• wood
  • pulp and paper
  • food processing
  • chemical product.

This resulted in a drop in overall energy consumption in the food processing and chemical product sectors. In contrast, overall consumption in the wood, pulp and paper sector increased, with solid biofuel use increasing by 17% to cover the reduction in natural gas use.

Energy consumed from renewable sources accounted for 30% of the total final consumption in 2022, the highest value ever recorded. The share of renewable energy in the total final consumption has steadily increased across most sectors, helped by the large share of renewable electricity generation for the year. The exceptions are the agriculture and transport sectors — 2 sectors which rely heavily on oil for their energy needs.

Figure A.3 New Zealand’s energy consumption by sector, from 1990 to 2022
Line chart showing New Zealand's energy consumption by sector over time from 1990 to 2022.

New Zealand’s energy intensity continues to improve

Energy intensity gives an indication of the relationship between energy use and economic growth. It is calculated as energy use divided by gross domestic product (GDP) and tells us the amount of energy required to produce each dollar of GDP. A fall in the indicator — where less energy is required to produce each dollar of GDP — is viewed as an improvement.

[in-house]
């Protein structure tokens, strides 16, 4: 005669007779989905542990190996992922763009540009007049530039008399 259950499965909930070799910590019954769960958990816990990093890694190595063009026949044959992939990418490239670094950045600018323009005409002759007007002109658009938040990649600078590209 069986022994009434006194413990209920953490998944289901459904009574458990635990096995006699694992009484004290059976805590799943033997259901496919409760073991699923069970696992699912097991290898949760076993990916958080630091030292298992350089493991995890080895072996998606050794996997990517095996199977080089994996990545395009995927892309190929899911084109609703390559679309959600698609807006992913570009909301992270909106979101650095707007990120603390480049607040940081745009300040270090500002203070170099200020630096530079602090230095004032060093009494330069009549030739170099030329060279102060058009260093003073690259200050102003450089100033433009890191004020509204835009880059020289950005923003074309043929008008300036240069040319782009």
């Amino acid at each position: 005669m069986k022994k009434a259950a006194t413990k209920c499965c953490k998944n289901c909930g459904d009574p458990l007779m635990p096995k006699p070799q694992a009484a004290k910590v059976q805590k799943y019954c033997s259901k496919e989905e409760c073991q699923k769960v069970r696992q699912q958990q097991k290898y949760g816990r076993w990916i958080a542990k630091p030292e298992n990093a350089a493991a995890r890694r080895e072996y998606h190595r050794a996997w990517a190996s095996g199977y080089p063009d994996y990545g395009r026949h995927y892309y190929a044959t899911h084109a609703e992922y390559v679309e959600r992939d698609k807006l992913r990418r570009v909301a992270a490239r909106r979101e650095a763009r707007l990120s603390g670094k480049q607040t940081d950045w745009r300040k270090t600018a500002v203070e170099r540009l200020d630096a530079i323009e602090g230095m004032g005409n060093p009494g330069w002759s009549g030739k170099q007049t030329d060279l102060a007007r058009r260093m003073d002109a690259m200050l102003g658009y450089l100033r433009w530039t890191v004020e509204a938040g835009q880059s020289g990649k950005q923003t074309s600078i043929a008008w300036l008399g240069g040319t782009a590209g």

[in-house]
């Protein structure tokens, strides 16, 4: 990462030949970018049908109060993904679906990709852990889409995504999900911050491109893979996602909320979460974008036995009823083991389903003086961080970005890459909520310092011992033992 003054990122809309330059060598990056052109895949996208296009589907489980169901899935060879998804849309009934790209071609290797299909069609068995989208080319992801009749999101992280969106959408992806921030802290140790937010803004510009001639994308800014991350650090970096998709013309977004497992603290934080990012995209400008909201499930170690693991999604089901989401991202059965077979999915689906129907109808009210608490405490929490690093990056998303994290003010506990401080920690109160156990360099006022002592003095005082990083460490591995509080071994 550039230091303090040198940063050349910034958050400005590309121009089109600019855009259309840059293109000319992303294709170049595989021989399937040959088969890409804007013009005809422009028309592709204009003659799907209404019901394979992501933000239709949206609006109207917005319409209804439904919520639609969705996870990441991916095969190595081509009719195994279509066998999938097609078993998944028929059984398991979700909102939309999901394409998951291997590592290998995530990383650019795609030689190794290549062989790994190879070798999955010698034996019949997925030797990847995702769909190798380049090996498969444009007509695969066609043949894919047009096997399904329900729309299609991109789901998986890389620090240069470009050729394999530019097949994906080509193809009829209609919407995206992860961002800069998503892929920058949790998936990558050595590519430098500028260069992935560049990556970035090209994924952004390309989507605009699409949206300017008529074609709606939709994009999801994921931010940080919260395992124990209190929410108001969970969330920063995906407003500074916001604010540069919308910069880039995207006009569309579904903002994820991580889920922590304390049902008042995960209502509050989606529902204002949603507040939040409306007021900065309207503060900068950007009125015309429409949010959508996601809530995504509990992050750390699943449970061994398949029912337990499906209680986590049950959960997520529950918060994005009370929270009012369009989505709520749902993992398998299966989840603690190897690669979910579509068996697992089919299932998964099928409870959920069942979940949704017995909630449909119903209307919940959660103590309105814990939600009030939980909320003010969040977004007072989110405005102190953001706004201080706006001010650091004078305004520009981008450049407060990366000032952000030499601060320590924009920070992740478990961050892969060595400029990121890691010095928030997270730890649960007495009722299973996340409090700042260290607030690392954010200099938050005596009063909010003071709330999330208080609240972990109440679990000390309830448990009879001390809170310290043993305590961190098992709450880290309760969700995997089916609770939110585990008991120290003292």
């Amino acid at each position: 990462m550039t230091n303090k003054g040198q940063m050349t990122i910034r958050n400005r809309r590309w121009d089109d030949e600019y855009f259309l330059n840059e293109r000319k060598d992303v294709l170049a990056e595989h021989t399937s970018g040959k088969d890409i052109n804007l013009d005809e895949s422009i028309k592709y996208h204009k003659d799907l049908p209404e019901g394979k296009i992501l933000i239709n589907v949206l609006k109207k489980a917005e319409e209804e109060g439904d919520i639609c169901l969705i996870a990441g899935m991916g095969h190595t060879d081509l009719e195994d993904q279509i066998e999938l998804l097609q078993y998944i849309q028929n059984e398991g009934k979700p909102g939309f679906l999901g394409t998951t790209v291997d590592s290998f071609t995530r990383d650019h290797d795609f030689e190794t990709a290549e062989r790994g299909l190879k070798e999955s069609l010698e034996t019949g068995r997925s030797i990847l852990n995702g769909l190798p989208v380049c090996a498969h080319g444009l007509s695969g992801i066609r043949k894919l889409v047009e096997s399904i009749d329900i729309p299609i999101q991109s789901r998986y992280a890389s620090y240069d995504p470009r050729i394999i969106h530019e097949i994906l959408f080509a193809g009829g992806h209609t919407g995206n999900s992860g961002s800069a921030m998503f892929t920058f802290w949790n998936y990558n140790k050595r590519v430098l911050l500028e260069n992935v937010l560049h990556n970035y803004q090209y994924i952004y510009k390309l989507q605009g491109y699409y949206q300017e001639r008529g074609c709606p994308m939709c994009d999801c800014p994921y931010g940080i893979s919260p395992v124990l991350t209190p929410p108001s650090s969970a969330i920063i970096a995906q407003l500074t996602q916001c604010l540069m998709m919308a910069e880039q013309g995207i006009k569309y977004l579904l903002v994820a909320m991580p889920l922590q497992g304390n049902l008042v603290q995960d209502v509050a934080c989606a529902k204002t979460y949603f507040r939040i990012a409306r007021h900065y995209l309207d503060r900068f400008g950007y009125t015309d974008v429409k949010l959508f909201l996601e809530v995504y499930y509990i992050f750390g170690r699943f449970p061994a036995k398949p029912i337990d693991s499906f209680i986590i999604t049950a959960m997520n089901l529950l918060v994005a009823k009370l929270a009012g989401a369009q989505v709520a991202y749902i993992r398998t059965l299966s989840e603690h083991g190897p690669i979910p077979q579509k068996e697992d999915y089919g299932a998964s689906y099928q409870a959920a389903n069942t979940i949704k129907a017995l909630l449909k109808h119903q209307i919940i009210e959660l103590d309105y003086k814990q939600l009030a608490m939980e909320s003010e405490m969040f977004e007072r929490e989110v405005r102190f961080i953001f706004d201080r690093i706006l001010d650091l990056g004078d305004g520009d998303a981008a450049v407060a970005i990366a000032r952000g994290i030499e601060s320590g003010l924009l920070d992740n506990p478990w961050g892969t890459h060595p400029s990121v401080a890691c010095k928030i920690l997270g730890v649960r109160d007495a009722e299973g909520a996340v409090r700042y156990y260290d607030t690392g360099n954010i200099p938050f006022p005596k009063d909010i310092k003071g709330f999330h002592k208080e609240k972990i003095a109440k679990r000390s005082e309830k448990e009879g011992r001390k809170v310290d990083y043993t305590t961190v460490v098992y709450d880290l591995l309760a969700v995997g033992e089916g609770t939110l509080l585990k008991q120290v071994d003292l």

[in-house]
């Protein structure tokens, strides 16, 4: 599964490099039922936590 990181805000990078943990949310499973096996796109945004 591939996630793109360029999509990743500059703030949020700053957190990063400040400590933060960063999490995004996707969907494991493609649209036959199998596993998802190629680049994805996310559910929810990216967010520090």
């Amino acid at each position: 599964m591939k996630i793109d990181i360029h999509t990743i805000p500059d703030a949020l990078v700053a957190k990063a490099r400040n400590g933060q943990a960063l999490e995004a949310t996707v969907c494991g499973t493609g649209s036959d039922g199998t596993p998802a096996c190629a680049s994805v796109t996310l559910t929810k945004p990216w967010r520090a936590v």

If energy intensity decreases, it is usually for one of 2 reasons.

  1. Energy users within a sector are finding ways to use energy more efficiently, increasing the energy efficiency of the sector.
  2. Activity shifts from more energy-intensive sectors to less energy-intensive sectors, resulting in a lower overall energy intensity.

National energy intensity dropped to a record low of 1.96 megajoules per dollar (MJ/$) this year, a 2.7% decrease on 2021 values (Figure A.4). Energy intensity has improved by an average of 1.7% every year between 1990 and 2022. This year’s decrease has been driven by changes in energy use in key sectors. Energy consumption decreased in the agriculture sector (which is relatively energy-intensive), while consumption increased in the commercial sector (which is relatively less energy-intensive).

Figure A.4 New Zealand’s national energy intensity, from 1990 to 2022
Line chart showing New Zealand's energy intensity over time from 1990 to 2022.